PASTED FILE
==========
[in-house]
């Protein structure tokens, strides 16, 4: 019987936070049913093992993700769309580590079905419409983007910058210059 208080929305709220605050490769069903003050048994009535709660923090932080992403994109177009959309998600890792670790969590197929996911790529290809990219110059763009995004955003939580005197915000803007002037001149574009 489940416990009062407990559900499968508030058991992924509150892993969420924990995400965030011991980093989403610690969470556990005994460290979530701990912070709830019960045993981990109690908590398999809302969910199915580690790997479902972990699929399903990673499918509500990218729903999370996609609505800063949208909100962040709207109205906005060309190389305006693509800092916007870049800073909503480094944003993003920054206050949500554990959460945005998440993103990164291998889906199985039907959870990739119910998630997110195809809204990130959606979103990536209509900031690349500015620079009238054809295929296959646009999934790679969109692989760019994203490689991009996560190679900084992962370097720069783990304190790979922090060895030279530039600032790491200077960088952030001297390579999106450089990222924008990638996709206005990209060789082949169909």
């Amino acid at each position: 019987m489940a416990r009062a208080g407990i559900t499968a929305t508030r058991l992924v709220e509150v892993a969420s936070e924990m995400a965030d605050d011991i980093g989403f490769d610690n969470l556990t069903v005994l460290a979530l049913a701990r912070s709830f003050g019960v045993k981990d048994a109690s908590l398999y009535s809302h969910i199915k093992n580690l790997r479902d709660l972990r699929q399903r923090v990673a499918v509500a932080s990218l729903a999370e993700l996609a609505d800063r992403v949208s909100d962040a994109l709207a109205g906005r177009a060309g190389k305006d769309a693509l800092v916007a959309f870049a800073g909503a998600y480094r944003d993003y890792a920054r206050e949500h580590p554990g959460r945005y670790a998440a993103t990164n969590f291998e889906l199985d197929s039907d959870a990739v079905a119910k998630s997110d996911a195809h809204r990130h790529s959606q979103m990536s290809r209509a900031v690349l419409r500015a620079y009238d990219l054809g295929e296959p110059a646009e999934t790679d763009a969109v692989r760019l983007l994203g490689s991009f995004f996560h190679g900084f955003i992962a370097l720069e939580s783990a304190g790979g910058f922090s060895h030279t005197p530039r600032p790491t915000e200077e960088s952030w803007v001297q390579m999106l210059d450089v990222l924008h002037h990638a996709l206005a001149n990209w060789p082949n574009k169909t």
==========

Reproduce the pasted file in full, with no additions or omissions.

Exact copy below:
[in-house]
């Protein structure tokens, strides 16, 4: 019987936070049913093992993700769309580590079905419409983007910058210059 208080929305709220605050490769069903003050048994009535709660923090932080992403994109177009959309998600890792670790969590197929996911790529290809990219110059763009995004955003939580005197915000803007002037001149574009 489940416990009062407990559900499968508030058991992924509150892993969420924990995400965030011991980093989403610690969470556990005994460290979530701990912070709830019960045993981990109690908590398999809302969910199915580690790997479902972990699929399903990673499918509500990218729903999370996609609505800063949208909100962040709207109205906005060309190389305006693509800092916007870049800073909503480094944003993003920054206050949500554990959460945005998440993103990164291998889906199985039907959870990739119910998630997110195809809204990130959606979103990536209509900031690349500015620079009238054809295929296959646009999934790679969109692989760019994203490689991009996560190679900084992962370097720069783990304190790979922090060895030279530039600032790491200077960088952030001297390579999106450089990222924008990638996709206005990209060789082949169909």
């Amino acid at each position: 019987m489940a416990r009062a208080g407990i559900t499968a929305t508030r058991l992924v709220e509150v892993a969420s936070e924990m995400a965030d605050d011991i980093g989403f490769d610690n969470l556990t069903v005994l460290a979530l049913a701990r912070s709830f003050g019960v045993k981990d048994a109690s908590l398999y009535s809302h969910i199915k093992n580690l790997r479902d709660l972990r699929q399903r923090v990673a499918v509500a932080s990218l729903a999370e993700l996609a609505d800063r992403v949208s909100d962040a994109l709207a109205g906005r177009a060309g190389k305006d769309a693509l800092v916007a959309f870049a800073g909503a998600y480094r944003d993003y890792a920054r206050e949500h580590p554990g959460r945005y670790a998440a993103t990164n969590f291998e889906l199985d197929s039907d959870a990739v079905a119910k998630s997110d996911a195809h809204r990130h790529s959606q979103m990536s290809r209509a900031v690349l419409r500015a620079y009238d990219l054809g295929e296959p110059a646009e999934t790679d763009a969109v692989r760019l983007l994203g490689s991009f995004f996560h190679g900084f955003i992962a370097l720069e939580s783990a304190g790979g910058f922090s060895h030279t005197p530039r600032p790491t915000e200077e960088s952030w803007v001297q390579m999106l210059d450089v990222l924008h002037h990638a996709l206005a001149n990209w060789p082949n574009k169909t």